The assigned reading for outside class from Strength in Numbers focused on creating tasks and lessons that align with the values expressed in the first few chapters of the book. This mirrors our shift into creating lessons for the high school. A particular part that stood out to me in Strength in Numbers is the section on mathematical fluency. Strength in Numbers states that mathematical fluency has five strands:
- Conceptual understanding
- Procedural fluency
- Strategic competence
- Adaptive reasoning
- Productive disposition
The productive disposition strand stood out to me this week, as I tutor students on the football team enrolled in MATH 095 and MATH 102 four hours a week. Productive disposition is defined as “habitual inclination to see mathematics as sensible, useful, and worthwhile, coupled with a belief in diligence and one’s own efficacy.” What I have noticed most in my hours tutoring these students is their lack of productive disposition. While reading Strength in Numbers I began to think about why these students are missing a productive disposition. The chief complaints that I hear from students is that they are teaching themselves with videos, their work does not matter (and thus no partial credit is given), and the amount of homework is excessive. Keeping what I have learned in our class in mind, I began to look into the implications of having a productive disposition for mathematics courses. I was able to find one study that looked at mathematics in the middle school, and how mathematical teaching materials impacted students’ productive discipline, called “The Impact of Mathematical Models of Teaching Materials on Square and Rectangle Concepts to Improve Students’ Mathematical Connection Ability and Mathematical Disposition in Middle School” by Irfan Mufti Afrizal, and Jarnawi Afghani Dachlan. The study found that students who learned by using mathematical teaching materials through modeling had an improvement in their productive disposition.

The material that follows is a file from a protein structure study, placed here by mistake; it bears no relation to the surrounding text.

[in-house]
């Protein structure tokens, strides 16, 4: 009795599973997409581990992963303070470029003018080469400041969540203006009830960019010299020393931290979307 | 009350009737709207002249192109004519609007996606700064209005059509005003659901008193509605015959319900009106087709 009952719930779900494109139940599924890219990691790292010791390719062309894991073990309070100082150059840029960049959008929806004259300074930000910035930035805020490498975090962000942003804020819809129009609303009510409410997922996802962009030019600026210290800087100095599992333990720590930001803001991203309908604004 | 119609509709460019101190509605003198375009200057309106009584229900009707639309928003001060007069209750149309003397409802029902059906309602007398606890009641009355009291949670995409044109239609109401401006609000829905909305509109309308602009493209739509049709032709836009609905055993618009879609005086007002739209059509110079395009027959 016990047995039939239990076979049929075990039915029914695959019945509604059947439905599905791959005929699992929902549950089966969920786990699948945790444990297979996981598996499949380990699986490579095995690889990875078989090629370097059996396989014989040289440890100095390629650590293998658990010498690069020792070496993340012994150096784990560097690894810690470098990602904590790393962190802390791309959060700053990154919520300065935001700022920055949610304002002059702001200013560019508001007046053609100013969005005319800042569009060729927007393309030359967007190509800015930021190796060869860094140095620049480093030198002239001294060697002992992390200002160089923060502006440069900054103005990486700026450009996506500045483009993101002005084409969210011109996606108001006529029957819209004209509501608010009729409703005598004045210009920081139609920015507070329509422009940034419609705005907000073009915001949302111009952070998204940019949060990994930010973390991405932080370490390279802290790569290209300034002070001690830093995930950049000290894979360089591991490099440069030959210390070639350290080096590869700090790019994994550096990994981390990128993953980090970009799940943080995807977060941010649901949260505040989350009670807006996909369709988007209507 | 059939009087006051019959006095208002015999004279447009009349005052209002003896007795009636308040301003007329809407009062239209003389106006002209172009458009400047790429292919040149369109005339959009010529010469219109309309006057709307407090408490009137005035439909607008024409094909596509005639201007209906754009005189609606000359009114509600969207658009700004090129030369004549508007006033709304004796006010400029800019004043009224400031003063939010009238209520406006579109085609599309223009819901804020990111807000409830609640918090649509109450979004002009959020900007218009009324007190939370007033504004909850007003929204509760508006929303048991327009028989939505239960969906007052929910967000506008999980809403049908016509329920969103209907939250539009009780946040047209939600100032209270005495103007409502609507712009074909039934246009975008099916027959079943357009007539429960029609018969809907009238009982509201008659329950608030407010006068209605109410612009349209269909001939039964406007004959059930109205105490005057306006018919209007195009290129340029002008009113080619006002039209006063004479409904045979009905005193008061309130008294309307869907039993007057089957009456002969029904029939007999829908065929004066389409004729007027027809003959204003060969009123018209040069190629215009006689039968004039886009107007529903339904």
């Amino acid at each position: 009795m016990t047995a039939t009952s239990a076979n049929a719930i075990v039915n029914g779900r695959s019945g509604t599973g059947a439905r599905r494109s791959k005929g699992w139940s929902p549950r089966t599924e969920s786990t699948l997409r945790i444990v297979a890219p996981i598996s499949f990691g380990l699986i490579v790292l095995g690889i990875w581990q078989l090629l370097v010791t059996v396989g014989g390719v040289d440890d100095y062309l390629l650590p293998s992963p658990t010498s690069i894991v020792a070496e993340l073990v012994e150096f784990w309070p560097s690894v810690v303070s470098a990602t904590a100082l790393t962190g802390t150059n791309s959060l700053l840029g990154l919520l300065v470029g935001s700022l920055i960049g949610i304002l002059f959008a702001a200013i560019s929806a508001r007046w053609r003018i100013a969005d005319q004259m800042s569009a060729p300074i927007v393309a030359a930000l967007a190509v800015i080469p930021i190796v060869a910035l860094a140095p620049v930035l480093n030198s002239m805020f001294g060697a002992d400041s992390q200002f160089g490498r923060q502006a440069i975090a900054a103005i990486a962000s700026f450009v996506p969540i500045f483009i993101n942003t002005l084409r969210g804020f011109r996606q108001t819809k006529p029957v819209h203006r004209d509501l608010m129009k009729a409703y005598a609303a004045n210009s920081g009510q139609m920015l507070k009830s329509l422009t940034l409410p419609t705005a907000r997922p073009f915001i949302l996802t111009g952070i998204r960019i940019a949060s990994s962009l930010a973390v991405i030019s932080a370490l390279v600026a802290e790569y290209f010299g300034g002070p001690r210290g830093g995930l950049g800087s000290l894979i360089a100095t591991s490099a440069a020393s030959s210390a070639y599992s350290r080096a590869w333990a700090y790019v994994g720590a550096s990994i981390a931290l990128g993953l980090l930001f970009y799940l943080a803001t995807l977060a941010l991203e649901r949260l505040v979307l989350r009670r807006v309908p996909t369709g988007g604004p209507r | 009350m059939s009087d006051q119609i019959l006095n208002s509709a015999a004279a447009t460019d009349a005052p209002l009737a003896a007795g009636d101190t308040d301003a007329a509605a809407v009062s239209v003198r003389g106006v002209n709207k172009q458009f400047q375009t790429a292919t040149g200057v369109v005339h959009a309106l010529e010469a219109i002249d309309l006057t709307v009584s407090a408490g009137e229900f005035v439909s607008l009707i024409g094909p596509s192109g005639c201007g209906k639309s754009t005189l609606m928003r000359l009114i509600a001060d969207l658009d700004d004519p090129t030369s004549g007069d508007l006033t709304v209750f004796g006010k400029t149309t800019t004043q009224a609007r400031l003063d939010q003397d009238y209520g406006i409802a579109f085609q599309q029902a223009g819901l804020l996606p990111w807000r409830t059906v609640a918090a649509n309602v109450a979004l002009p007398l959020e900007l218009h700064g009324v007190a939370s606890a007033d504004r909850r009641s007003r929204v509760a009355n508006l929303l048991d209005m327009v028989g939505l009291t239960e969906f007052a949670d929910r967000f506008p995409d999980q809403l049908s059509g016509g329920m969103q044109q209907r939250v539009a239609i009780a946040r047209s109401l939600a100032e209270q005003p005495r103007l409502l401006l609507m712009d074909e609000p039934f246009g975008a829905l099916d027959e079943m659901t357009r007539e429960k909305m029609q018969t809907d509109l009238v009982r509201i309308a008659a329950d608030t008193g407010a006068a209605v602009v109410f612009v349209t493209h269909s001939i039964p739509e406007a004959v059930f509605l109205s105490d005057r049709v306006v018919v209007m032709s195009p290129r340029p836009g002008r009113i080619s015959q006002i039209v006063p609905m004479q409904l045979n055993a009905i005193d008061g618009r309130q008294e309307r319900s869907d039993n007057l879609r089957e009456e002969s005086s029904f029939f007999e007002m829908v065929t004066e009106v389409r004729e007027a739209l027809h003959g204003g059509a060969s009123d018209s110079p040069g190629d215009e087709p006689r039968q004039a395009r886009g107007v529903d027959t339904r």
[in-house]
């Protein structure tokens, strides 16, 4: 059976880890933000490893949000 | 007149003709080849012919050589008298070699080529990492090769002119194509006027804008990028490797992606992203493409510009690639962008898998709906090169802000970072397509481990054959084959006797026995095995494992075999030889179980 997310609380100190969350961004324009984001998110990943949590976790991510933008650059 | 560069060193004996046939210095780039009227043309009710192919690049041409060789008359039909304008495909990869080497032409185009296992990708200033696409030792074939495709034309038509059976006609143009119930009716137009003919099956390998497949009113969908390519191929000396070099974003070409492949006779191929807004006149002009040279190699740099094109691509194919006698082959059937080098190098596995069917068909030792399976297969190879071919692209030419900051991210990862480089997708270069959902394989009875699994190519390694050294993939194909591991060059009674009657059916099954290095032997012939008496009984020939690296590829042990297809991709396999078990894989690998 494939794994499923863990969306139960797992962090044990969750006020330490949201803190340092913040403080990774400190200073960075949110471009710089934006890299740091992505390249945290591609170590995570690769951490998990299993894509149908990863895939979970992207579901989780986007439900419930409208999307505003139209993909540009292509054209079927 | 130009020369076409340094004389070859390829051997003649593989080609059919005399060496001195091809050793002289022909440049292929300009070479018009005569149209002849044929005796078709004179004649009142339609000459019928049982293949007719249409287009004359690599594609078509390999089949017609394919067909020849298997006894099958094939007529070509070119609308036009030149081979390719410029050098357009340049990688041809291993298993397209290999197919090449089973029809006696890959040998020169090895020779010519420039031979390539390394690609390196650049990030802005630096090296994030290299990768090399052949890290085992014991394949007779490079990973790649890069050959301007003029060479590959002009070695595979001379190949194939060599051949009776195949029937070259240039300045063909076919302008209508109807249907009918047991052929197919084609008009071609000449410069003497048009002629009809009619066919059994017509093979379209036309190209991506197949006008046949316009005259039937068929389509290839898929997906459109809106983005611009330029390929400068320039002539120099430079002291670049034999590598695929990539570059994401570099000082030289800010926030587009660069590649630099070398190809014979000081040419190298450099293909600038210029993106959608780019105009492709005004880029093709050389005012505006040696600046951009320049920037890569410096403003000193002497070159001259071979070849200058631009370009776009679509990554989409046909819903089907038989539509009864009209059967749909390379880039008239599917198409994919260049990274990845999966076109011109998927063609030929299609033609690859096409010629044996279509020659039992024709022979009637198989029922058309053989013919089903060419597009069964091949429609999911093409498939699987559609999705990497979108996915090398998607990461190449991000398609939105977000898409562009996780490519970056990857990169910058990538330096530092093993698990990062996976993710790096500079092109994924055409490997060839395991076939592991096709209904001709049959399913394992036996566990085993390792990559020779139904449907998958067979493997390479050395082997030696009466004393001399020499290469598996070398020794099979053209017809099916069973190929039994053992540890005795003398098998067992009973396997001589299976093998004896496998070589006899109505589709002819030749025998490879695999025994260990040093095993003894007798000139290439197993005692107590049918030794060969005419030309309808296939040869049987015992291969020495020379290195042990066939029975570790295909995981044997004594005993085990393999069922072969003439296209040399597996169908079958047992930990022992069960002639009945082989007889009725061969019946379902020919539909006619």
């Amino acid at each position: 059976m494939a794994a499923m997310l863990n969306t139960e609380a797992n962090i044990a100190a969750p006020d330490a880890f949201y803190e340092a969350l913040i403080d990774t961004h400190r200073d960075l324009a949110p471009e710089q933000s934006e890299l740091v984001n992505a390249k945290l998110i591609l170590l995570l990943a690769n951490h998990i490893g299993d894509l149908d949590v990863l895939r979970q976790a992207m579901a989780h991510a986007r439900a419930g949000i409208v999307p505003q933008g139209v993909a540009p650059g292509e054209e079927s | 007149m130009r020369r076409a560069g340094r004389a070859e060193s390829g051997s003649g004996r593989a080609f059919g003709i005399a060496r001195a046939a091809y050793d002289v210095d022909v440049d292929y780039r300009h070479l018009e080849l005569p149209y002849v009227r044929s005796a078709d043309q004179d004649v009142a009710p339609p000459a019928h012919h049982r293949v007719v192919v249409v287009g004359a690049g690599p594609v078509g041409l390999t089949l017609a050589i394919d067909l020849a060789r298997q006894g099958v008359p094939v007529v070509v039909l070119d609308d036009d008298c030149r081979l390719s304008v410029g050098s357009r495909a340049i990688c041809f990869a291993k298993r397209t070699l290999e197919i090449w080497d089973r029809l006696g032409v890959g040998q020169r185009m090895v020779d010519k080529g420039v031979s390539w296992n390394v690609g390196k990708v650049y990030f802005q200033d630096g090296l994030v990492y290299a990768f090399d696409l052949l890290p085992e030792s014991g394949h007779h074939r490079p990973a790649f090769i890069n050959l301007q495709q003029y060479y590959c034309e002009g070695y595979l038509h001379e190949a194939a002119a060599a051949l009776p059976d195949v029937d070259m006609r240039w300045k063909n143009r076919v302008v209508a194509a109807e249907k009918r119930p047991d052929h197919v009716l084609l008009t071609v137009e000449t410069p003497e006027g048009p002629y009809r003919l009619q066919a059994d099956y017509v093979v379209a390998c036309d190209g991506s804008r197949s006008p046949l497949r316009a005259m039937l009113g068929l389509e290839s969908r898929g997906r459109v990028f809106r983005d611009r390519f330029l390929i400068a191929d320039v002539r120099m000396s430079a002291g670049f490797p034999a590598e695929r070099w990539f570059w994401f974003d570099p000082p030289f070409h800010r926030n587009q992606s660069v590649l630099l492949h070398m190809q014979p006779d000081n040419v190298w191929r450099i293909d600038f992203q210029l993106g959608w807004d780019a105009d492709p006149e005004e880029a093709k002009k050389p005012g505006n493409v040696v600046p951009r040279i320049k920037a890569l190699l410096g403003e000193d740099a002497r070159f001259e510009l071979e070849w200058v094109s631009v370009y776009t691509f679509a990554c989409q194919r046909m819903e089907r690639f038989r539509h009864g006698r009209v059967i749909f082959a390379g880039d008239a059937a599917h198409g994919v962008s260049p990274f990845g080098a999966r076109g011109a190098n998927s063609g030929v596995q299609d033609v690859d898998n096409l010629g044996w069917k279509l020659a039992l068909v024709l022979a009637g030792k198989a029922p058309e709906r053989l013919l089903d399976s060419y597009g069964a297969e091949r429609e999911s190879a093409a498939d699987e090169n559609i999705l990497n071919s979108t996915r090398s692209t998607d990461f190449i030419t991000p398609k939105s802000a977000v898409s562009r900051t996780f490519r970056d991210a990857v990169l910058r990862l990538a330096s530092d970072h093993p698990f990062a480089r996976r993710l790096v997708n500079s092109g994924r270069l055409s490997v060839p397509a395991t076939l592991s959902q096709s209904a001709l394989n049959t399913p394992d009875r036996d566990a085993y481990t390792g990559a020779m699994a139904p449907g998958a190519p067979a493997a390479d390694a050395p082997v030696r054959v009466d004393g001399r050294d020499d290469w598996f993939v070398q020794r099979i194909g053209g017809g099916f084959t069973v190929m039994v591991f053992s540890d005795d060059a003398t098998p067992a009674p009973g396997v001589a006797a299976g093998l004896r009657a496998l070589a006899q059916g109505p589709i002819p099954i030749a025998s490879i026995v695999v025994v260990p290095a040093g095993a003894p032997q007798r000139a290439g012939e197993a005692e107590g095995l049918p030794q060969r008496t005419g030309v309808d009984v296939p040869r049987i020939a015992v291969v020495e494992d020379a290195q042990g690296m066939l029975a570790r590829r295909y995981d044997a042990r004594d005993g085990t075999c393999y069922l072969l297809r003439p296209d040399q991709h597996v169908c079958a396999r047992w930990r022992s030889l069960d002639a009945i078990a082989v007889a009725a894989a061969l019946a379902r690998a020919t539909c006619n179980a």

Link: Mathematical Modeling
In the future, I hope to use this information in my own teaching practices. Not only has reading about this study been beneficial to me, but my consistent interactions with students who struggle in mathematics has been beneficial. It has helped me to realize the true implications of having a productive disposition, the importance of a teacher in the classroom, and to consider how I can work toward creating a productive disposition in students. The study found that productive disposition in students improved when they learned material with more modern methods of teaching mathematics, rather than traditional. It emphasizes the importance of mathematical modeling as an instructional strategy In my own classroom, I can utilize this information when constructing lessons and tasks for my students. In the past, I have written about how I hope to use mathematical modeling in my own classroom. Cultivating a productive disposition in students is at the core of mathematical fluency and helping students to be successful in mathematics. Much of what we have discussed previously in this class indirectly aids in creating productive dispositions for students. In the study it was shown that using modeling in instruction does help to bolster productive disposition, but I believe that tasks focused on reasoning and sense making, coherence, and other topics discussed can help as well. The emphasis of the process rather than the answer is inherent in each of these topics, can boost productive disposition because students themselves will begin to shift their focus to the process of finding the answer, and their ability to problem solve rather than finding the correct answer. Furthermore, there is frequently more than one approach to these problems so this also aids in building a productive disposition in students. These mostly aid in building the belief in one’s own efficacy. Regarding the belief of the usefulness of mathematics, tying in real world applications is imperative. How students view the mathematics will impact how they approach the problems that are presented to them. If they do not see it as useful, their productive disposition is hurt and they will not be able to sufficiently build their mathematical fluency. This particular strand is an essential part of building mathematical fluency, and a great consideration when developing tasks for students.